In western civilization, poetry has long been considered the most artful form of the written word. As classical educators, there’s very little we can do that deepens our appreciation of words and their power more than dedication to great poetry and poets. The “Know Your Poets” series will tell the life story of various poets while also introducing the nature and themes of their work.

“I am sure the snarling
Beasts could never bungle
Life as men do, darling,
Who half know.”
Launa Dee

Mark Twain famously called the second half of the nineteenth century “The Gilded Age.” The word “gilded” describes an object overalayed with a thin layer of gold, and Twain’s nickname for the years after the Civil War indicates that life in the “The Gilded Age” may have sparkled on the outside, but those glitters obscured a dark reality. Richard Hovey’s poetry embodied the distaste that many Americans felt for those trying to preserve America’s gilded appearance, and instead appealed to genuinely American values which could lead to a better American life. 

He was born to Charles E. Hovey in Bloomington, Illinois on May 4th, 1864 shortly after the war. In the years before the Civil War, Charles E. Hovey, a teacher by trade, worked to improve the condition of education in Illinois in multiple ways including helping to form Illinois State University. When the Civil War broke out, Charles E. Hovey enlisted and led troops from Illinois bravely against the Confederacy. He gained notoriety for his bravery in battle, but ultimately his wounds forced him to retire before the end of the war. In the latter half of his life, he successfully practiced law in Washington D.C. 

Charles E Hovey represented the model of a gallant, respected middle class citizen. Richard Hovey, on the other hand, struggled to find a job after graduating from Dartmouth College even though he was the only member of his class to graduate cum laude. Hovey’s biographers attribute his failure to find secure work to his desire to be an American Oscar Wilde with long hair, big hats, and a wild beard which made him a curiosity in normal society. Though brilliant, Hovey drifted through life with seeming purposelessness, living in poverty despite his artistic talent, dropping out of seminary after only one year, refusing traditional work to take walking tours, and a number of other eccentric choices which appeared to distinguish him from his gentleman father.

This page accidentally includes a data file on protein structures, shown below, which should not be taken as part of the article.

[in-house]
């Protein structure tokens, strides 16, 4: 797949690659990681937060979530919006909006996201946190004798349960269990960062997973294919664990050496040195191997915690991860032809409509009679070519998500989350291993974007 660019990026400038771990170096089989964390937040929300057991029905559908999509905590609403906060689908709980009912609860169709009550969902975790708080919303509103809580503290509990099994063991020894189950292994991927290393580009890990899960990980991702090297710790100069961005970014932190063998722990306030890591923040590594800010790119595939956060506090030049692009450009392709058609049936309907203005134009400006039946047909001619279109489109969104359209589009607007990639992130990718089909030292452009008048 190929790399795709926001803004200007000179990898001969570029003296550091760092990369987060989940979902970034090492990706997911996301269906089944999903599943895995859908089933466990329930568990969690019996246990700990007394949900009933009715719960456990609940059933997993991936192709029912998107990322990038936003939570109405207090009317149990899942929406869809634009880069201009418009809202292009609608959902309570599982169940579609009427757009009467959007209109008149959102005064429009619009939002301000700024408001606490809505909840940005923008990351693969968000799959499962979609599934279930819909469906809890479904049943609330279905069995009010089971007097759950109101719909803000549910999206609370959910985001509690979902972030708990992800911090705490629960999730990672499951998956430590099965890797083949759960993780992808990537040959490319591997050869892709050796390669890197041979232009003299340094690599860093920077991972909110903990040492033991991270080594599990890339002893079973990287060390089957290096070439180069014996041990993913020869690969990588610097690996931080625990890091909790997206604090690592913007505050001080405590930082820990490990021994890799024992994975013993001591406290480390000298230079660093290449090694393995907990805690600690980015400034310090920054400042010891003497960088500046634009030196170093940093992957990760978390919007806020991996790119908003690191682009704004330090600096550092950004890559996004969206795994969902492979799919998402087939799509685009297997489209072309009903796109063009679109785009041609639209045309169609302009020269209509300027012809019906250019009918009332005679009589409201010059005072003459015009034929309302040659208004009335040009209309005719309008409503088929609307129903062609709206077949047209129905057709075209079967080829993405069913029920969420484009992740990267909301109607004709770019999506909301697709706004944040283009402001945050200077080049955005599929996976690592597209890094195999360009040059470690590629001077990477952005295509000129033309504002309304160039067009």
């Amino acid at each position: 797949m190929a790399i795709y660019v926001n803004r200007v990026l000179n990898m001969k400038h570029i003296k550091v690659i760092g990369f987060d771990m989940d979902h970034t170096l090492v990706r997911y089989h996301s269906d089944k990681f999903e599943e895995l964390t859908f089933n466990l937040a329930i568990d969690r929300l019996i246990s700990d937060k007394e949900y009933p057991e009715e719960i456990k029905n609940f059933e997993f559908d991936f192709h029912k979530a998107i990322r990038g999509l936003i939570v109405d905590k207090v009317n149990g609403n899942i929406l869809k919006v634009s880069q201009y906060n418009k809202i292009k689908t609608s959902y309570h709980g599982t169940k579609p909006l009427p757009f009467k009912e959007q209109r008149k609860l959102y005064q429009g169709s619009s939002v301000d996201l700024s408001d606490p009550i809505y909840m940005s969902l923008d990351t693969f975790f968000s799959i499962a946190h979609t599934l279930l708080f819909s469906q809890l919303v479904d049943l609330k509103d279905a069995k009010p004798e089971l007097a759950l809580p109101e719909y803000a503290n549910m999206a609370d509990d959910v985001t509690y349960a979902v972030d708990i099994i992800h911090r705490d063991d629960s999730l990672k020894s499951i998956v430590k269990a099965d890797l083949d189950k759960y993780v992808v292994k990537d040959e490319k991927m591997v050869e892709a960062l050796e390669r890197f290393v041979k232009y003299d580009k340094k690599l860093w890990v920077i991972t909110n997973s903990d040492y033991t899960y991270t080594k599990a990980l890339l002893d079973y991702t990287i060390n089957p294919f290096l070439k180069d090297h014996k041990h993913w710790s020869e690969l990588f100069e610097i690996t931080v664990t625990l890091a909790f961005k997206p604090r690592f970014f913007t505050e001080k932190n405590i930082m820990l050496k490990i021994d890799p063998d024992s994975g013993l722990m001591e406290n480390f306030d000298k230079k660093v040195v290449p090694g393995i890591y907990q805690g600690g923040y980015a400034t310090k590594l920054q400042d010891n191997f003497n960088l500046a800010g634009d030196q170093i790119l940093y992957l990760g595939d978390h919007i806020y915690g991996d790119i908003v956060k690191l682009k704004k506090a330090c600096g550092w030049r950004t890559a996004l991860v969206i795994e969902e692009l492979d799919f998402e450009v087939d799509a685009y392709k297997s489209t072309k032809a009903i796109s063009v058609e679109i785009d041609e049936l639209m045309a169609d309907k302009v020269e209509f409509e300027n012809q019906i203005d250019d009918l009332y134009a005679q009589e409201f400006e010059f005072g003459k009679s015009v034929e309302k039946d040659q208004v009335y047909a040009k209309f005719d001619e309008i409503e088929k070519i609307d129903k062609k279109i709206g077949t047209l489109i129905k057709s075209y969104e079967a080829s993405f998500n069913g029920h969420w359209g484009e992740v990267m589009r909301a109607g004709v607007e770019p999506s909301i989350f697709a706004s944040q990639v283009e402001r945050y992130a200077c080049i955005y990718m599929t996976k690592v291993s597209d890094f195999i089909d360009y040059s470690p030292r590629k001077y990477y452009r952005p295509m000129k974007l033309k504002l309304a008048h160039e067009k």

But despite their differences, Hovey remained close to his father; similarly, though Hovey refused to conform to social norms, he did not reject all conventions and political ideas. He saw the rejection of social norms as a means by which he could pursue greater ideals. This sentiment, found frequently in Hovey’s poetry, echoed his Transcendental forefathers whose work had so permeated American thinking by his time.

 Hovey expresses this duality most clearly in his three volumes of poetry he produced alongside Bliss Carmen called, Songs from Vagabondia, More Songs from Vagabondia, and Lost Songs. Hovey’s volumes capitalized on the popularity of the concept of vagabondage in broader American culture. During the Gilded Age, the upper and middle classes despised vagabondage because political figures blamed societal evils on vagabonds and media outlets published exaggerated headlines vilifying the vagabond. This fear continued to increase in the wake of the economic crisis of 1893 when an army of vagabonds banded together and marched on the nation’s Capital. Hovey’s poetry subversively embraced the concept of “vagabond” in order to question the values that average Americans embraced. He was convinced that those who blindly adhered to the status quo in order to achieve respectability would fail to live life according to true higher values.